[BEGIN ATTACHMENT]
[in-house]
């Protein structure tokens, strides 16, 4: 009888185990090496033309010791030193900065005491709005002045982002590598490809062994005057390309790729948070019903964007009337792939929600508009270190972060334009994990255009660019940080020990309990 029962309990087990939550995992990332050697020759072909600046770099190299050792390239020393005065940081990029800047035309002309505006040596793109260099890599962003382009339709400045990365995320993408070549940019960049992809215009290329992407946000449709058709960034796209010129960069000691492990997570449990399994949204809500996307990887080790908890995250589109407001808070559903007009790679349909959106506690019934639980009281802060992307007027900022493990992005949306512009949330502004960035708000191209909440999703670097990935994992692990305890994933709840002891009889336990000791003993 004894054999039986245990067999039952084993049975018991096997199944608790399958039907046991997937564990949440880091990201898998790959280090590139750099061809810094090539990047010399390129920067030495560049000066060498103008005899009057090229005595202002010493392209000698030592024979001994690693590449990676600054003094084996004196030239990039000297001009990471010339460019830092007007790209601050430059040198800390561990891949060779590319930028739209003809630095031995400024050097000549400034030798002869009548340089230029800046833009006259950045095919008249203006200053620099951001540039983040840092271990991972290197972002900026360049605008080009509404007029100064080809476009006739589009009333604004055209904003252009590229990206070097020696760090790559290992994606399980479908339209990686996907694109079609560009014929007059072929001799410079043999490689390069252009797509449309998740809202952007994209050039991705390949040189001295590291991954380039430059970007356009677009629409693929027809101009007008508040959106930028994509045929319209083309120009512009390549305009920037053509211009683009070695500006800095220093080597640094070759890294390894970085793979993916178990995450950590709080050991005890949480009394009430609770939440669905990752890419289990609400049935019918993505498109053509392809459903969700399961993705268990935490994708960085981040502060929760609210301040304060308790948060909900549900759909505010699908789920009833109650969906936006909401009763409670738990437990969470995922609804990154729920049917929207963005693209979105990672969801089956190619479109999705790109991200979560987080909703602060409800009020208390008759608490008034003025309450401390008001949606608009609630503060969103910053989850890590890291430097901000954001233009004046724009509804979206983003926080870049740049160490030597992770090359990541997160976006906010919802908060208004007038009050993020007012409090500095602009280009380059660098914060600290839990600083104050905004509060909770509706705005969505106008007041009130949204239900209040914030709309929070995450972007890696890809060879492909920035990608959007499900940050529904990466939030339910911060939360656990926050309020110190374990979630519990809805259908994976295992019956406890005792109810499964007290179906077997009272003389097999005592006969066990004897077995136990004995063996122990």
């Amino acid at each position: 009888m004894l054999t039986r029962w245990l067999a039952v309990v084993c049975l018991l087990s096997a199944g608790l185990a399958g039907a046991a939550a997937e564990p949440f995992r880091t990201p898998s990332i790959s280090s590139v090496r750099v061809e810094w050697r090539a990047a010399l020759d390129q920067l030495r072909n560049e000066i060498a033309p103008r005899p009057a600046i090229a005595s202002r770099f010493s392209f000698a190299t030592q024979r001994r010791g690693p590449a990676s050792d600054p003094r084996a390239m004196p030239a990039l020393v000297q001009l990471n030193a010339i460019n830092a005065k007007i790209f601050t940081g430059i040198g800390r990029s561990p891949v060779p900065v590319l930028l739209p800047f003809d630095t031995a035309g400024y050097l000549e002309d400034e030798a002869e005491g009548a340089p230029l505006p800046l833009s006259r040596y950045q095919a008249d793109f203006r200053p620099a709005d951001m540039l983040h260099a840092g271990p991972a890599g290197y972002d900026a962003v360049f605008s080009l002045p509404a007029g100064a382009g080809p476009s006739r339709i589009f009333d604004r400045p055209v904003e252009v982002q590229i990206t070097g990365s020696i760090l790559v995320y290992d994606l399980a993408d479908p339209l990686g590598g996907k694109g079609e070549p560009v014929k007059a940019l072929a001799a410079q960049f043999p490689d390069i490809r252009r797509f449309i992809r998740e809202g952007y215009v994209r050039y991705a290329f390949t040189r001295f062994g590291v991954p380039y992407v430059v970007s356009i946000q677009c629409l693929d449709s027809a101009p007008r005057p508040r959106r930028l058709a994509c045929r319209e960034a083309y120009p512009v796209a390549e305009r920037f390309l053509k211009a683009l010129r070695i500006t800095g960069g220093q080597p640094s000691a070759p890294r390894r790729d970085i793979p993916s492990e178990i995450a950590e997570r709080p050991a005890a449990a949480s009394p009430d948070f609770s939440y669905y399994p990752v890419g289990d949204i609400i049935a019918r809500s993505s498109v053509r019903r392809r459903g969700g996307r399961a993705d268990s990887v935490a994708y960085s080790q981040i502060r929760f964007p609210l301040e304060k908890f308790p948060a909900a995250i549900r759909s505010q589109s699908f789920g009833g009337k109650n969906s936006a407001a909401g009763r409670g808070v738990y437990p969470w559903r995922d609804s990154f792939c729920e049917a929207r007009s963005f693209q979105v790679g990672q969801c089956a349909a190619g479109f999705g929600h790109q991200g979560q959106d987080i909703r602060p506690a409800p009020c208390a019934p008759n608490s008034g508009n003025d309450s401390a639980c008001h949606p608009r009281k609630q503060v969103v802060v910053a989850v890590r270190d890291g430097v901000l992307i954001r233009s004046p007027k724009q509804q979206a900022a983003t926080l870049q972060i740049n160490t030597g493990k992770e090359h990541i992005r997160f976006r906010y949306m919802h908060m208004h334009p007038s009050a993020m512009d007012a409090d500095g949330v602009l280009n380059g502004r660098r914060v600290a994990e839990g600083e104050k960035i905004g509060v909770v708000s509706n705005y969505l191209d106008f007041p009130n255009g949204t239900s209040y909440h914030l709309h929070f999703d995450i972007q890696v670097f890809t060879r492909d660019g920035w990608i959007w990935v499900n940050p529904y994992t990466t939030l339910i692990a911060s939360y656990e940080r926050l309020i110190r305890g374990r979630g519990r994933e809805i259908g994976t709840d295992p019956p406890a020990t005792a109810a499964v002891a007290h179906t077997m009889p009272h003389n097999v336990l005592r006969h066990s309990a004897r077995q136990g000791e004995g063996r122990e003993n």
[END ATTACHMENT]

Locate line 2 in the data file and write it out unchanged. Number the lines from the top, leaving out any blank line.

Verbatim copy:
């Protein structure tokens, strides 16, 4: 009888185990090496033309010791030193900065005491709005002045982002590598490809062994005057390309790729948070019903964007009337792939929600508009270190972060334009994990255009660019940080020990309990 029962309990087990939550995992990332050697020759072909600046770099190299050792390239020393005065940081990029800047035309002309505006040596793109260099890599962003382009339709400045990365995320993408070549940019960049992809215009290329992407946000449709058709960034796209010129960069000691492990997570449990399994949204809500996307990887080790908890995250589109407001808070559903007009790679349909959106506690019934639980009281802060992307007027900022493990992005949306512009949330502004960035708000191209909440999703670097990935994992692990305890994933709840002891009889336990000791003993 004894054999039986245990067999039952084993049975018991096997199944608790399958039907046991997937564990949440880091990201898998790959280090590139750099061809810094090539990047010399390129920067030495560049000066060498103008005899009057090229005595202002010493392209000698030592024979001994690693590449990676600054003094084996004196030239990039000297001009990471010339460019830092007007790209601050430059040198800390561990891949060779590319930028739209003809630095031995400024050097000549400034030798002869009548340089230029800046833009006259950045095919008249203006200053620099951001540039983040840092271990991972290197972002900026360049605008080009509404007029100064080809476009006739589009009333604004055209904003252009590229990206070097020696760090790559290992994606399980479908339209990686996907694109079609560009014929007059072929001799410079043999490689390069252009797509449309998740809202952007994209050039991705390949040189001295590291991954380039430059970007356009677009629409693929027809101009007008508040959106930028994509045929319209083309120009512009390549305009920037053509211009683009070695500006800095220093080597640094070759890294390894970085793979993916178990995450950590709080050991005890949480009394009430609770939440669905990752890419289990609400049935019918993505498109053509392809459903969700399961993705268990935490994708960085981040502060929760609210301040304060308790948060909900549900759909505010699908789920009833109650969906936006909401009763409670738990437990969470995922609804990154729920049917929207963005693209979105990672969801089956190619479109999705790109991200979560987080909703602060409800009020208390008759608490008034003025309450401390008001949606608009609630503060969103910053989850890590890291430097901000954001233009004046724009509804979206983003926080870049740049160490030597992770090359990541997160976006906010919802908060208004007038009050993020007012409090500095602009280009380059660098914060600290839990600083104050905004509060909770509706705005969505106008007041009130949204239900209040914030709309929070995450972007890696890809060879492909920035990608959007499900940050529904990466939030339910911060939360656990926050309020110190374990979630519990809805259908994976295992019956406890005792109810499964007290179906077997009272003389097999005592006969066990004897077995136990004995063996122990």